It’s easy to forget Asian athletes during the Winter Olympics. Without China’s bold, waving flag, the visibility is greatly reduced. However, let us not forget about the amazing talent that Asians in other countries have displayed during these Games in Sochi.
Case in point: just two days ago, Japan’s Yuzuru Hanyu became the first Japanese figure skater ever to capture Gold in the Men’s category. Coming closely in second place and winning Canada’s fifth silver medal in Sochi was Patrick Chan, who would have also potentially made history by becoming Canada’s first Men’s Figure Skating Olympic champion. (Although Canadian figure skaters have won the World Championships nine times, none has ever won the Gold medal during the Olympics.) Either of them winning would also make them the first Asian champion ever as well. Kazakhstan’s Denis Ten took the Bronze, an impressive feat considering that he placed ninth after the short program the day previous.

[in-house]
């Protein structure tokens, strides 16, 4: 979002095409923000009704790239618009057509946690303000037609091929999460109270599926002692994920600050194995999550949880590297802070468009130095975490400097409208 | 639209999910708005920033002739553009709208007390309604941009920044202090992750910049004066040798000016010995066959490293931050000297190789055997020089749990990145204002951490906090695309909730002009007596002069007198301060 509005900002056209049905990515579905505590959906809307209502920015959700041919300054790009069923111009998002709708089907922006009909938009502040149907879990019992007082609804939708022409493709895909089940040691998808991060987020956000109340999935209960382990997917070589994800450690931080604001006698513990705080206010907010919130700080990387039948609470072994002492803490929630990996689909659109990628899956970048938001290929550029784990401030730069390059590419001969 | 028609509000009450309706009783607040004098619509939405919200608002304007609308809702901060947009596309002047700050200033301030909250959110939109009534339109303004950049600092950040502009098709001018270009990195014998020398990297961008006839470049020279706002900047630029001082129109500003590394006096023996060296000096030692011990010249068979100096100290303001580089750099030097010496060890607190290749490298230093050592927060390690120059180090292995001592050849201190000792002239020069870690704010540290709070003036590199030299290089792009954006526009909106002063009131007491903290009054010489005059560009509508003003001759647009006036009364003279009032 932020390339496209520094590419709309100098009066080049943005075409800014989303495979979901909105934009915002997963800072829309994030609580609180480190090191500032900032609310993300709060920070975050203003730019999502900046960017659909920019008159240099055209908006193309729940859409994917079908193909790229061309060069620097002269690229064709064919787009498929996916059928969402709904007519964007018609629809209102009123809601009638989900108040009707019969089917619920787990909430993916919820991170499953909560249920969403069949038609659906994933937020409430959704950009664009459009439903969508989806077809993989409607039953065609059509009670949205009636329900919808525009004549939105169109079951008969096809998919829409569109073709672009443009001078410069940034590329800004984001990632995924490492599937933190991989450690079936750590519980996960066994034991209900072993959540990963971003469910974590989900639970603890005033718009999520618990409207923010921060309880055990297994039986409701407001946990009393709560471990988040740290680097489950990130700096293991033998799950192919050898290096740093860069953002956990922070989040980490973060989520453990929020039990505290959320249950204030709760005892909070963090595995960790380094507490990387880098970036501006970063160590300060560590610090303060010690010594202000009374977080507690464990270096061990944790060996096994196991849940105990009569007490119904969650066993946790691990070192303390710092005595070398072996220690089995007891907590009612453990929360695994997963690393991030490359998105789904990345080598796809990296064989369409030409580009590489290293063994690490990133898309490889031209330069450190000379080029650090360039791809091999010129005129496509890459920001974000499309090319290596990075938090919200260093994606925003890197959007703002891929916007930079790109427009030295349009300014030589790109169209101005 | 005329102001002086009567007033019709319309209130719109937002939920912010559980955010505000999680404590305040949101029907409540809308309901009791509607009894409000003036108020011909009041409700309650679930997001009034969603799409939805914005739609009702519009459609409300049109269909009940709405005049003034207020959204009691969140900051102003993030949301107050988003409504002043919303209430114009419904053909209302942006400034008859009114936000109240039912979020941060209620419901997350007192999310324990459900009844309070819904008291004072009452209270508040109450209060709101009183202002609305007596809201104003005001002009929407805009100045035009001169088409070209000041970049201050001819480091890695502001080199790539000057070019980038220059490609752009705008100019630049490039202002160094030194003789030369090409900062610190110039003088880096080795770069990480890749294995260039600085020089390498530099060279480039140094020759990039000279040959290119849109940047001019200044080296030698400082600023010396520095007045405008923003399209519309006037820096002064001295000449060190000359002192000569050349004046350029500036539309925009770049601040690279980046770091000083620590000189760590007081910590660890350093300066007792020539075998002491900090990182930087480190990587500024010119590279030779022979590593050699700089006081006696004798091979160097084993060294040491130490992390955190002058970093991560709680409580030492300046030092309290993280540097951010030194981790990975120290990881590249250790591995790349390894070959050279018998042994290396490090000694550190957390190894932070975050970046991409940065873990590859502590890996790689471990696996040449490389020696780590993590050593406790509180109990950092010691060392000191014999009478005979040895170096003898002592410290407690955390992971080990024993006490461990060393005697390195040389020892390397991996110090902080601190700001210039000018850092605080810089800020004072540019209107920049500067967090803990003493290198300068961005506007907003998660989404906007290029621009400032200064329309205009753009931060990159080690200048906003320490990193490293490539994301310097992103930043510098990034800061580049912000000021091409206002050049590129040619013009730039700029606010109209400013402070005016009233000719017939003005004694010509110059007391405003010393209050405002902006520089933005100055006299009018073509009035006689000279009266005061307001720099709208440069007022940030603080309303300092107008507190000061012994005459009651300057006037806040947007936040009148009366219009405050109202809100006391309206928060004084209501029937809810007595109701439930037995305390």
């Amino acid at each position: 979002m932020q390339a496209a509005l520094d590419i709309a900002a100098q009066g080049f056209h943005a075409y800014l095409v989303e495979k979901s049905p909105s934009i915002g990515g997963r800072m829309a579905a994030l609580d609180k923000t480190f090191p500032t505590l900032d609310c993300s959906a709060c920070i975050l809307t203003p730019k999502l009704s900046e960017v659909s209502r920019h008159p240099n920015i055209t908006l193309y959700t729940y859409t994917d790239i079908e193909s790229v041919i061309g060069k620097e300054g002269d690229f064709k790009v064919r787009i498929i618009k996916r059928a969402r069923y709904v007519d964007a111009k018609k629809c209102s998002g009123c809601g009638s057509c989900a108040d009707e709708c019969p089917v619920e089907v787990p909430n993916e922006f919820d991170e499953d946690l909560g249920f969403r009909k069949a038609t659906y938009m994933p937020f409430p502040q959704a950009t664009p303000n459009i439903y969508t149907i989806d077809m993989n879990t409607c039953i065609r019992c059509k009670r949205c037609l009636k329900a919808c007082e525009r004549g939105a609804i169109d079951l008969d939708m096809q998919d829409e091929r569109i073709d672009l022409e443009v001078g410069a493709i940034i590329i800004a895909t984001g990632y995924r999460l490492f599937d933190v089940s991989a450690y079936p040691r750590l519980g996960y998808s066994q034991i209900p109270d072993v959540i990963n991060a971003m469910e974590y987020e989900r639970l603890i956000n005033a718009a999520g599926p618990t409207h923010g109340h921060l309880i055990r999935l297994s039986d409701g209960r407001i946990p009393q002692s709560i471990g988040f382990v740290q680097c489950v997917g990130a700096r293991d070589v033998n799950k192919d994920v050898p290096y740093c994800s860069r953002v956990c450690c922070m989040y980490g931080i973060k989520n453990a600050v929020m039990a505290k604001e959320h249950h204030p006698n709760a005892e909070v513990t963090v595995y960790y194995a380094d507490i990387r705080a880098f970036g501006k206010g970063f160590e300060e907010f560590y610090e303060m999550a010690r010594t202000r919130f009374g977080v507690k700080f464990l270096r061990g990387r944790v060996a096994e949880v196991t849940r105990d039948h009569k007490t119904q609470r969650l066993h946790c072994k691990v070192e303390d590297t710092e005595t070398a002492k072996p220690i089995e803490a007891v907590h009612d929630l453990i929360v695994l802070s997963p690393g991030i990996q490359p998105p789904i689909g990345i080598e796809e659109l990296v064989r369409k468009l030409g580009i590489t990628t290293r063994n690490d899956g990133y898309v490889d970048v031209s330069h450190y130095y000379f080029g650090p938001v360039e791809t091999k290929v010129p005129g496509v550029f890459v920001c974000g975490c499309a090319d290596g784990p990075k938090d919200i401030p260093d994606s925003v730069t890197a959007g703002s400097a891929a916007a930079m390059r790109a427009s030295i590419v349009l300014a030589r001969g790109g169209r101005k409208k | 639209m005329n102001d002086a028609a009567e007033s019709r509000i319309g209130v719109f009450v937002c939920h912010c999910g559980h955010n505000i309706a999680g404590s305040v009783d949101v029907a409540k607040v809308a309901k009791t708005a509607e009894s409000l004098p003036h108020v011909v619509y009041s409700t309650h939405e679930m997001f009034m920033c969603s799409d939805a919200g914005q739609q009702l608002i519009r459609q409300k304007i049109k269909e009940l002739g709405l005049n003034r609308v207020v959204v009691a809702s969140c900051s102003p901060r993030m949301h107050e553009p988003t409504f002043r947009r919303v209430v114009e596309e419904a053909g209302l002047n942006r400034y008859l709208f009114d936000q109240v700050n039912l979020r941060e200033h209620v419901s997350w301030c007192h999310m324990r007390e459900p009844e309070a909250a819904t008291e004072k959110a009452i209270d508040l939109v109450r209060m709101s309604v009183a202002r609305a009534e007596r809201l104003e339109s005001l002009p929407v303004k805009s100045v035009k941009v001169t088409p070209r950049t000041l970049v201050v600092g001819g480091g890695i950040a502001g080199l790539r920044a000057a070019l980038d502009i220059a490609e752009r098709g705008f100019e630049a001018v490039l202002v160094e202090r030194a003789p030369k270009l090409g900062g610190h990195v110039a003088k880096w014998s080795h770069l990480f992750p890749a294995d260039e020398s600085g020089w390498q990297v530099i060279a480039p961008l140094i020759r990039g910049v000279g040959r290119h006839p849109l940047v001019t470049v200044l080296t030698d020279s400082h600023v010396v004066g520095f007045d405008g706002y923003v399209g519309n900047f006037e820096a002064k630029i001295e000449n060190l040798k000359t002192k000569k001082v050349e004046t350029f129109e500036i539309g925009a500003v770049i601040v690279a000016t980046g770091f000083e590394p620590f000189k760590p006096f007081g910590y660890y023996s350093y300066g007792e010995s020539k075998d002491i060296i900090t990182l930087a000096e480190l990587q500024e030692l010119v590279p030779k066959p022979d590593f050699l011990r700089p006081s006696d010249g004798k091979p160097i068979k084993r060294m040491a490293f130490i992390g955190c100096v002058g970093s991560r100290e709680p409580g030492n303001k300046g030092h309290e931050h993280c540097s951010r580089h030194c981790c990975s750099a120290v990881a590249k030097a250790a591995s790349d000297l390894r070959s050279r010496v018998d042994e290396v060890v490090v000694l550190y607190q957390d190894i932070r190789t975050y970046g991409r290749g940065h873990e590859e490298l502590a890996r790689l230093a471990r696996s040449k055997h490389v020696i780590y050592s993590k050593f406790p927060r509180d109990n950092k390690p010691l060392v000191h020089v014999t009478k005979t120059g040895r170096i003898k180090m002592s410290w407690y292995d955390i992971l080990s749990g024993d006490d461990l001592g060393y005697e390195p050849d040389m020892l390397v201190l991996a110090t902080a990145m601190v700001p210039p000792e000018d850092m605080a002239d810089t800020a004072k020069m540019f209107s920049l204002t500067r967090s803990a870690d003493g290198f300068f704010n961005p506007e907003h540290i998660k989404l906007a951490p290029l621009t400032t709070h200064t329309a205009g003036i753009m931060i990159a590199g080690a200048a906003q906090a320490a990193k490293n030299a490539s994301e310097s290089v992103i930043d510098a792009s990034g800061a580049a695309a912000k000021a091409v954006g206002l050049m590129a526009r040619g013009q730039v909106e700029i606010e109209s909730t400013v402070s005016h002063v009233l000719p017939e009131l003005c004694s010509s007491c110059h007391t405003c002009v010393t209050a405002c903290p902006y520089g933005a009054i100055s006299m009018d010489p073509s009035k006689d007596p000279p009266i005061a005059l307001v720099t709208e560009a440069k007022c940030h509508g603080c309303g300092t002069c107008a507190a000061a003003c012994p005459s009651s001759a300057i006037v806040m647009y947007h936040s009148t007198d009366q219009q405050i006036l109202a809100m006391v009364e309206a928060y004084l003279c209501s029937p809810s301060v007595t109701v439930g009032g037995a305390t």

What struck me while I was watching the athletes on this podium was the fact that all three were of Asian descent. Patrick represents Canada but was born in Ottawa to parents who were immigrants from Hong Kong, and Denis is ethnically Korean, born in Kazakhstan but now lives in California. To my surprise, it was also brought to my attention that six out of the top seven male figure skaters this year are Asian. What an amazing group of skaters who are extremely under-recognized in the media for their achievements.
So the next time you think that the Chinese (or Japanese, or Korean, and so on…) are only worth watching out for in the Summer Olympic Games with dominated sports like badminton, gymnastics, diving, and table tennis, think again! If you just look a little more closely, you can feel ethnic and heritage pride for many athletes during the Winter Games too. Three cheers for cultural diversity in the world’s most important sporting event!